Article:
blisters; friction; sunburn; rubbing ;
Blisters look like bubbles under the surface of the skin with watery stuff underneath. You can get blisters when your skin is burned by heat or by friction (rubbing against something).
Blisters caused by sunburn
If you are really unlucky (or not careful enough) you could get blisters coming up on your skin.
Your body knows that your skin is burnt and sends fluid to help your skin start to recover.
What you should do
- Cool down with cool water or a wet cloth.
- Do not burst blisters - you could get germs in there.
- Use a sunburn cream, which will soothe the burn.
- If you have lots of blisters or your skin is very sore, then you should see a doctor.
You can also get blisters that are caused by your skin rubbing against something.
You may get them on your hands when you are helping to dig in the garden or you may get them when using a bat, hockey stick or tennis racquet.
You may get them on your heels because your shoes are rubbing.
One kid said:
"One day I went ice skating with my friend. We had never been before. We stayed on the ice for two hours. When she took the boot off she had one big blister."
Your skin has been rubbed and is sending fluid to that area to help it get better.
What you can do
- Stop what you were doing that caused the blister.
- Don't pop the blisters as you could let germs get in there.
- Wash the part which is blistered (in case there is any dirt there).
- Cover with a Bandaid** if you have to continue with your sport.
- Find what has caused the blister and see if you can do something about it so that you don't get more blisters (eg. your shoes could be too big - wear two pairs of socks so that your foot doesn't slide up and down).
- Cool the blister down with cool water (don't use ice) and cover with a non-stick dressing before you go to bed at night. That will stop your blister being rubbed against the bed sheets.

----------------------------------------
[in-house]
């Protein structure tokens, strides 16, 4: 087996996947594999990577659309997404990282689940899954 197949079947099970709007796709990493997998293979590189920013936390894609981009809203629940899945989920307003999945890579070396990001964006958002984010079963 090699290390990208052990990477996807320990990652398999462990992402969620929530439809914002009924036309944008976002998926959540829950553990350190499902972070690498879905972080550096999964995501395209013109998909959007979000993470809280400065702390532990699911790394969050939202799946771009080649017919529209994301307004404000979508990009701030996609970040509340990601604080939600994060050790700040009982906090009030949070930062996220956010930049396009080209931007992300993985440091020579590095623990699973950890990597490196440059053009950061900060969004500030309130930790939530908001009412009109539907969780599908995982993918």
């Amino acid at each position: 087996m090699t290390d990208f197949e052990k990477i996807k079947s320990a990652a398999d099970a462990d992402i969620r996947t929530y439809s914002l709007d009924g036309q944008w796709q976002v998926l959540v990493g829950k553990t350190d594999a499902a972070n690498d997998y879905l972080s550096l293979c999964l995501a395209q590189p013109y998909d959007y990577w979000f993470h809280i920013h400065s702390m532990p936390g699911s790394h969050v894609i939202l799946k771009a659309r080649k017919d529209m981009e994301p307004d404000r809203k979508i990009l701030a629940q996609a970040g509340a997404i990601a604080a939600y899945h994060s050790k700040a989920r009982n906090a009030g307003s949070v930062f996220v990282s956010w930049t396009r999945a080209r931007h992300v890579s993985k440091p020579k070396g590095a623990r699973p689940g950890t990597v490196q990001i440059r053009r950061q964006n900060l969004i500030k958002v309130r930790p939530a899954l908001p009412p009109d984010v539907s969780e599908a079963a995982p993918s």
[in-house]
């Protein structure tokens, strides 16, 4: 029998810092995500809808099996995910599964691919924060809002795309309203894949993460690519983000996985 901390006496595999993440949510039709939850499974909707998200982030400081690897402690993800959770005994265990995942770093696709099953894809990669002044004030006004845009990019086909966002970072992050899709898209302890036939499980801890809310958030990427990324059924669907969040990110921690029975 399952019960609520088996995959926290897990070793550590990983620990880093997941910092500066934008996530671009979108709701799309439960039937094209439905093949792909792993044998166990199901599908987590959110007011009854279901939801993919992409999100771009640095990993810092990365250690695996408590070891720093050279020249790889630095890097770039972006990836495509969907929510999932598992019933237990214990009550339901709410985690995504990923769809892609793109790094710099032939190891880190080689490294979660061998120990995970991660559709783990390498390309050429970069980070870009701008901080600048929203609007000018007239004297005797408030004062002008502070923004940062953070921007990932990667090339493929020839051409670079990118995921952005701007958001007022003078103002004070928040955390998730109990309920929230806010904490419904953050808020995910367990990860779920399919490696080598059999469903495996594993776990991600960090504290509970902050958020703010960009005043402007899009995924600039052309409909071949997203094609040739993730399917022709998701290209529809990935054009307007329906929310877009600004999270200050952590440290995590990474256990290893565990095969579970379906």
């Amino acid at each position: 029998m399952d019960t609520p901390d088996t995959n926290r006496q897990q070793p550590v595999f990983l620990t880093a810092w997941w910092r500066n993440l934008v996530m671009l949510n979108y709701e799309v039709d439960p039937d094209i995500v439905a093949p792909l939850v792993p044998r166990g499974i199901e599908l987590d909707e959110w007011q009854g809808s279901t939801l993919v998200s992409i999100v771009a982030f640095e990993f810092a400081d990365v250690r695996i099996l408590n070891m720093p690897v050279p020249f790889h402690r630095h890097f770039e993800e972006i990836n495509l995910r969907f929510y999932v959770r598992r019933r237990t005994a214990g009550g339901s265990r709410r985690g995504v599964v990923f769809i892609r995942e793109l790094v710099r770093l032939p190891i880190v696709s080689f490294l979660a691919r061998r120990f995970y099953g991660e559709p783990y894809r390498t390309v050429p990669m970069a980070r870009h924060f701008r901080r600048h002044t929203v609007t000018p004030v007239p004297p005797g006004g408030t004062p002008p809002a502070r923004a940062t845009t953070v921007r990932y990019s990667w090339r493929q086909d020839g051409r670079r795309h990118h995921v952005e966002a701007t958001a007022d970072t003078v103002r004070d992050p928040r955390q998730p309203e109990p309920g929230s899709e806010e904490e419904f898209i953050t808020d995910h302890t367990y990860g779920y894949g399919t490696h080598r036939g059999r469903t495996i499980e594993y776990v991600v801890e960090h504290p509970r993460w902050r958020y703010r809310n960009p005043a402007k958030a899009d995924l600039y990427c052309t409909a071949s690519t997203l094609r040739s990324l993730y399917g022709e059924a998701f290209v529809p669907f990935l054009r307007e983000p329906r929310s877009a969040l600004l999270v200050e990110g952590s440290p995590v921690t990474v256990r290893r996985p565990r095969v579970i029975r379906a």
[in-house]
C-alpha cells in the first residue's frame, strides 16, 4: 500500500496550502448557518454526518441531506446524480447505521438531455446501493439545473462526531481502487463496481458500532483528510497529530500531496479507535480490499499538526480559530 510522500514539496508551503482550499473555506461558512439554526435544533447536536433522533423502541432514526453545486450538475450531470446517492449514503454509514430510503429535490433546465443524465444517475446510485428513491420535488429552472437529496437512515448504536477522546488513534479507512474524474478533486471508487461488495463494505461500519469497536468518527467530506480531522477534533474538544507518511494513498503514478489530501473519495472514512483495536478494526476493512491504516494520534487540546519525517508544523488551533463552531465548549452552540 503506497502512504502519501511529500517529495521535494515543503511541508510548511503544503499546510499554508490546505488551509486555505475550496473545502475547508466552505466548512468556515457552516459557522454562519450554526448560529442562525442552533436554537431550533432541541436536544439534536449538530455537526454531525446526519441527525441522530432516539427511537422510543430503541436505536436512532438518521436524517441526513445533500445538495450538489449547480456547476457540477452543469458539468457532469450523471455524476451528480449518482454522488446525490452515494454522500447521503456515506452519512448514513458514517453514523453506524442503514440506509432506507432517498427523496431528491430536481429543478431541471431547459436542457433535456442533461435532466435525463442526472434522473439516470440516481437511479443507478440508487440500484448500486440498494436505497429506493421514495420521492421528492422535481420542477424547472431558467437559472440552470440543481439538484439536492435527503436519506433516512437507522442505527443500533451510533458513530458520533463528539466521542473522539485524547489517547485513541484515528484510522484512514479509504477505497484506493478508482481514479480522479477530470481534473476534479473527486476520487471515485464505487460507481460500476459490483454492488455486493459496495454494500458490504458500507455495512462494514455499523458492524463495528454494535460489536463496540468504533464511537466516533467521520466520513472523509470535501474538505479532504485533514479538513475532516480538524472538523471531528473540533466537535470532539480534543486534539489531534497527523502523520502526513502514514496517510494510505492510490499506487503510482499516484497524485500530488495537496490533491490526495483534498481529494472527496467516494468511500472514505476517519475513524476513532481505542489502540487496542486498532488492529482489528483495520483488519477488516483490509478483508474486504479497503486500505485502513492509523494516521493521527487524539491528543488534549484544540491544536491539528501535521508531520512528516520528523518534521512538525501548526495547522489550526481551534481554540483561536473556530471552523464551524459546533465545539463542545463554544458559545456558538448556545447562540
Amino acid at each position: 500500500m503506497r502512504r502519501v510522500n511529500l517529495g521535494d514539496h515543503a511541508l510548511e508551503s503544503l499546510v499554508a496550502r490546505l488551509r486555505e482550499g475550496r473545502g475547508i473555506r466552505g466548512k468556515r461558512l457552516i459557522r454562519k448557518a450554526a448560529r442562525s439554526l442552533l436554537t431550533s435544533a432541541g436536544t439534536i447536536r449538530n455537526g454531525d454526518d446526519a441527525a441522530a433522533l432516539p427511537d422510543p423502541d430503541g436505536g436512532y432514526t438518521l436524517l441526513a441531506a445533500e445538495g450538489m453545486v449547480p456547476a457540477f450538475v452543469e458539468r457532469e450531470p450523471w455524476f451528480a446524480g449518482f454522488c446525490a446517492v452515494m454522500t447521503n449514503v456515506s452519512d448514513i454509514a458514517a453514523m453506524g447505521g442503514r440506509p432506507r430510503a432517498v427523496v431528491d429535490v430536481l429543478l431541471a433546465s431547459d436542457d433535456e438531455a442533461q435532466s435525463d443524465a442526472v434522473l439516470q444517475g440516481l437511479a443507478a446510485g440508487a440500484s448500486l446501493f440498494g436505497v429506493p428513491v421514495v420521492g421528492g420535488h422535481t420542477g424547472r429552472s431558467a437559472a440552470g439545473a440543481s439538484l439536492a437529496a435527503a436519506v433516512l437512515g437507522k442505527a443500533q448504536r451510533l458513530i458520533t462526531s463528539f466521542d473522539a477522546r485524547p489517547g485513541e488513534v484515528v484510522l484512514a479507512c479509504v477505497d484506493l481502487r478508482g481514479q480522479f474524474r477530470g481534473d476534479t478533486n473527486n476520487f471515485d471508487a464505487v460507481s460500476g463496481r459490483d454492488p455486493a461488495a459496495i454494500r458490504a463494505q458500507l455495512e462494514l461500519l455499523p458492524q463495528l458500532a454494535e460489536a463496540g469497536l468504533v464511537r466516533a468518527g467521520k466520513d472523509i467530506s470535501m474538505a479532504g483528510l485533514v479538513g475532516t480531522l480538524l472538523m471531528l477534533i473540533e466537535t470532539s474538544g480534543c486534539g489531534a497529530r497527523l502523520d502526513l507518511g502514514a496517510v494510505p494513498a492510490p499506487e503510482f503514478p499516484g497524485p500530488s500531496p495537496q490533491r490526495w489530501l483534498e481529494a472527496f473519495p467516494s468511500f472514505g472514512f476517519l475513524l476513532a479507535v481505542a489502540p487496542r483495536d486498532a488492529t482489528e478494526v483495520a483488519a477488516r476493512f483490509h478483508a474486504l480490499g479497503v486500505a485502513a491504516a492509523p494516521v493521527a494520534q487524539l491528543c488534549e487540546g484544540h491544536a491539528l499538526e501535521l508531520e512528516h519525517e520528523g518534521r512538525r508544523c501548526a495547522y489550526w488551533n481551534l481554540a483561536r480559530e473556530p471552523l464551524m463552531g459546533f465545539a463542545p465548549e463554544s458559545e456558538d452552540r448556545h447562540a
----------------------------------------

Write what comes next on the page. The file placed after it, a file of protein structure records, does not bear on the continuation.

- Allergies - people can get itchy blisters if they are allergic to something that touches their skin - eg some plants, soaps or cleaners - this is called 'contact dermatitis'.
- Viral infections - eg cold sores or chickenpox.
- Contagious (say con-tay-gious) skin infections such as impetigo (school sores). Contagious means that you could catch it by touching the sores or touching dressings that have covered the sores.
"Blisters can be pretty painful at first but your own body will heal them, most of the time. If you keep them clean they will heal quickly.
If you are getting blisters from using a tennis racquet, hockey stick, cricket or baseball bat it is a god idea to wear gloves or use tape to protect your skin."
**Please Note: The brand names of products referred to in these health guidelines are only examples of the range of commercially available products on the market. Those names which are mentioned are well-known brands and readily available on the market in Australia.
We've provided this information to help you to understand important things about staying healthy and happy. However, if you feel sick or unhappy, it is important to tell your mum or dad, a teacher or another grown-up.